Soon after Election Day we asked “Who should be the inaugural poet for President-elect Obama?” — and you, dear Readers, responded with lots of names and incisive comments. Now, a month later, the program for Inauguration Day is taking shape, it has been decided who is going to read a poem during Barack Obama’s swearing-in ceremony — and it’s someone whose name never made it onto our list: Elizabeth Alexander, poet, essayist, playwright, Professor of African-American Studies at Yale University, and board member of the Poetry Society of America and Cave Canem.Elizabeth Alexander's website, selected poems, WaPo article & YouTube: “Ars Poetica #100: I Believe” from American Sublime, read by Elizabeth Alexander
Ars Poetica #100: I Believe
Poetry, I tell my students,
is idiosyncratic. Poetry
is where we are ourselves,
(though Sterling Brown said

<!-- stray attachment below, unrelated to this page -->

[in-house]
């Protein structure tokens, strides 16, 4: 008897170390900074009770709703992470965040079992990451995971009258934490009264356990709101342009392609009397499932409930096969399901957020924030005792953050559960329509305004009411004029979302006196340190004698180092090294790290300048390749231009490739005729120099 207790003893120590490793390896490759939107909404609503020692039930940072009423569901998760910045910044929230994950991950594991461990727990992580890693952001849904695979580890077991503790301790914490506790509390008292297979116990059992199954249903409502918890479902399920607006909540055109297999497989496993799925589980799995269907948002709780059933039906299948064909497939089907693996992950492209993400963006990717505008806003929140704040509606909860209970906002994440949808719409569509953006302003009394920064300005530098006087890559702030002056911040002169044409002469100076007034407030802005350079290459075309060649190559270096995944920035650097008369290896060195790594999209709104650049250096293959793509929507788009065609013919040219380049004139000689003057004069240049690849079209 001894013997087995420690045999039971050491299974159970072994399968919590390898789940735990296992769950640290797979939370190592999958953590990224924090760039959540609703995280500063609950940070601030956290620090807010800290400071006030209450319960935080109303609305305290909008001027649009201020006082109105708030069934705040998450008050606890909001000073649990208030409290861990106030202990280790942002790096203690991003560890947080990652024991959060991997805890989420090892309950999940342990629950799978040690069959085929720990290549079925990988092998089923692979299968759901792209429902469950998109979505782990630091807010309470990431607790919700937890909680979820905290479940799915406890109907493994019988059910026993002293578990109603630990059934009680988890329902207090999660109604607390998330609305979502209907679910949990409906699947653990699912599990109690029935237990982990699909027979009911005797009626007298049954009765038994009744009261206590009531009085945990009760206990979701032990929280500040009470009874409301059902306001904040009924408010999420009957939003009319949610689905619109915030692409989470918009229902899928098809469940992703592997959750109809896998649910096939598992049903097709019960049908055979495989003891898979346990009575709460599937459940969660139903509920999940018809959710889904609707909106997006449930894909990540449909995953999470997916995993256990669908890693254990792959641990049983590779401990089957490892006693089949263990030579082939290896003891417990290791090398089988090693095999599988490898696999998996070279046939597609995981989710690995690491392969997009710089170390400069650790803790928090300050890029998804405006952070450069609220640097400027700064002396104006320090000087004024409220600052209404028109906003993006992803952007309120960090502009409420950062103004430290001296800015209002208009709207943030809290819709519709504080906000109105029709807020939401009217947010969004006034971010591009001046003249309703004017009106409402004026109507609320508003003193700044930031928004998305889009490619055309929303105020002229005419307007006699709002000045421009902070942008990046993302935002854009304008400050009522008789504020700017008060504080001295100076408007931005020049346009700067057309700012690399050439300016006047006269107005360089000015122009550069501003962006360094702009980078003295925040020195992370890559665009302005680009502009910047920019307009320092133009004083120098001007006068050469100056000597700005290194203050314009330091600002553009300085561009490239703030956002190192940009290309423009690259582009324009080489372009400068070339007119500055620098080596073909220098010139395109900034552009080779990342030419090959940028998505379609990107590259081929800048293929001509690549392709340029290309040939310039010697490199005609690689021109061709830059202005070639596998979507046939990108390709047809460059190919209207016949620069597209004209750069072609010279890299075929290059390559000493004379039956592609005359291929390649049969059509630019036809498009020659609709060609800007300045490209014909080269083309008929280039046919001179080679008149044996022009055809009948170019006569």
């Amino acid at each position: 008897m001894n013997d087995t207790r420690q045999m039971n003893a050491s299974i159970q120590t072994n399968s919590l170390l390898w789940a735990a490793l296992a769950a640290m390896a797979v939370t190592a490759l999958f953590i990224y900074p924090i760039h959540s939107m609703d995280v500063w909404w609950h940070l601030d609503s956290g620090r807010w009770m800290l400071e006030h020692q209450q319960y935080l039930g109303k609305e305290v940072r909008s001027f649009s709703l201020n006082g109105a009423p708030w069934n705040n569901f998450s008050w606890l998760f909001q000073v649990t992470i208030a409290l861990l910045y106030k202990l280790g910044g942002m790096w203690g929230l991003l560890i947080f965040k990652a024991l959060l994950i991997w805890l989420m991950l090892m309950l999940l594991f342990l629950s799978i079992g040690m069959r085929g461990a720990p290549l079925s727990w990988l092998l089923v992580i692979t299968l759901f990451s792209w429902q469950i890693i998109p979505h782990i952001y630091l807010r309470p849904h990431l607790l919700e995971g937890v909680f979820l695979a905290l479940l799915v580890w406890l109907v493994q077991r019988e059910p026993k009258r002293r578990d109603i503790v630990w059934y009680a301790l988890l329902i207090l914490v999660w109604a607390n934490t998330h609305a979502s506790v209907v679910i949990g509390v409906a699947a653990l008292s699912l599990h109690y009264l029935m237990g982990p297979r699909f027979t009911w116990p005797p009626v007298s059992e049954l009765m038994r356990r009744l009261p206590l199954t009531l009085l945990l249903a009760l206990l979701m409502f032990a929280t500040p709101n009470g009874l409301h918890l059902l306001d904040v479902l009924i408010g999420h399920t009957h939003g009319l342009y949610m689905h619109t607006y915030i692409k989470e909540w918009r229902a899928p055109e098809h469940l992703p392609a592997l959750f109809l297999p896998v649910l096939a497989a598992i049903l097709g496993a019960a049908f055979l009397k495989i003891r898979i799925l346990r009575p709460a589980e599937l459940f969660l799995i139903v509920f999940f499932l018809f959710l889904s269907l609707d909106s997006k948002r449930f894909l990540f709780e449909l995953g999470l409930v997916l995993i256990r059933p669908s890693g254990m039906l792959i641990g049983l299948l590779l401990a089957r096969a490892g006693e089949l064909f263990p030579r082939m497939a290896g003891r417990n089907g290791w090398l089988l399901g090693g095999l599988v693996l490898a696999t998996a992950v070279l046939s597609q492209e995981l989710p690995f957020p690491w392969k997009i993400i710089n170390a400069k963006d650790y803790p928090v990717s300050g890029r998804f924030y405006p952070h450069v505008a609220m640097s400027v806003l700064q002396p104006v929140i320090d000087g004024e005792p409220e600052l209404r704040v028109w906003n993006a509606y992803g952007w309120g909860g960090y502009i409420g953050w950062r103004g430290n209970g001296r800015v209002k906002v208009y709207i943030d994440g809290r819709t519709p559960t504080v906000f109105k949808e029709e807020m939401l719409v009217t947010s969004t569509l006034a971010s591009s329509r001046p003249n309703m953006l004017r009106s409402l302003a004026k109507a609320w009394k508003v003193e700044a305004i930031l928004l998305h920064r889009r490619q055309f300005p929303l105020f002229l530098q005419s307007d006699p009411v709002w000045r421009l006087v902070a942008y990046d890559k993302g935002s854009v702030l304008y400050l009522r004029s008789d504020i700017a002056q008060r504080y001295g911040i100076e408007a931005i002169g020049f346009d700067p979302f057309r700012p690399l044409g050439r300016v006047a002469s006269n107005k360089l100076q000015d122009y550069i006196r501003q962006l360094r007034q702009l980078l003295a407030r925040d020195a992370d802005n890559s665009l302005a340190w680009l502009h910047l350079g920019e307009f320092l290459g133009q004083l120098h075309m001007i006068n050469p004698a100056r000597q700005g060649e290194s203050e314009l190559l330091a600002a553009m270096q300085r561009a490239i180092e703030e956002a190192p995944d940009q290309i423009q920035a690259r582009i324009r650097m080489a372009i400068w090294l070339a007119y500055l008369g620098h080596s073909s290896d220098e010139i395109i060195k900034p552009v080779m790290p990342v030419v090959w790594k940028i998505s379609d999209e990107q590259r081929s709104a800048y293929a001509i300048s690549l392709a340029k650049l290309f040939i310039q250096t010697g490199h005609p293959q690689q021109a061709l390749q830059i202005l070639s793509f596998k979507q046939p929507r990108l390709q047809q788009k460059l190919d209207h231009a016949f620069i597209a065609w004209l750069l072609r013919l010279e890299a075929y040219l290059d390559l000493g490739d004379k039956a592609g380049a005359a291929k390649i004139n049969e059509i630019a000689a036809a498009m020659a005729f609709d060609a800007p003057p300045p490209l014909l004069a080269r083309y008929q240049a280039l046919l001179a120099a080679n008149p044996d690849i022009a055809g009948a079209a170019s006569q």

“Every ‘I’ is a dramatic ‘I’”)
digging in the clam flats
for the shell that snaps,
emptying the proverbial pocketbook.
Poetry is what you find
in the dirt in the corner,
overhear on the bus, God
in the details, the only way
to get from here to there.
Poetry (and now my voice is rising)
is not all love, love, love,
and I’m sorry the dog died.
Poetry (here I hear myself loudest)
is the human voice,
and are we not of interest to each other?
Ars Poetica #28: African Leave-Taking Disorder
The talk is good. The two friends linger
at the door. Urban crickets sing with them.
There is no after the supper and talk.
The talk is good. These two friends linger
at the door, half in, half out, ‘til one
decides to walk the other home. And so
they walk, more talk, the new doorstep, the
nightgowned wife who shakes her head and smiles
from the bedroom window as the men talk
in love and the crickets sing along.
The joke would be if the one now home
walked the other one home, where they started,
to keep talking, and so on: “African
Leave-Taking Disorder,” which names her children
everywhere trying to come back together and talk.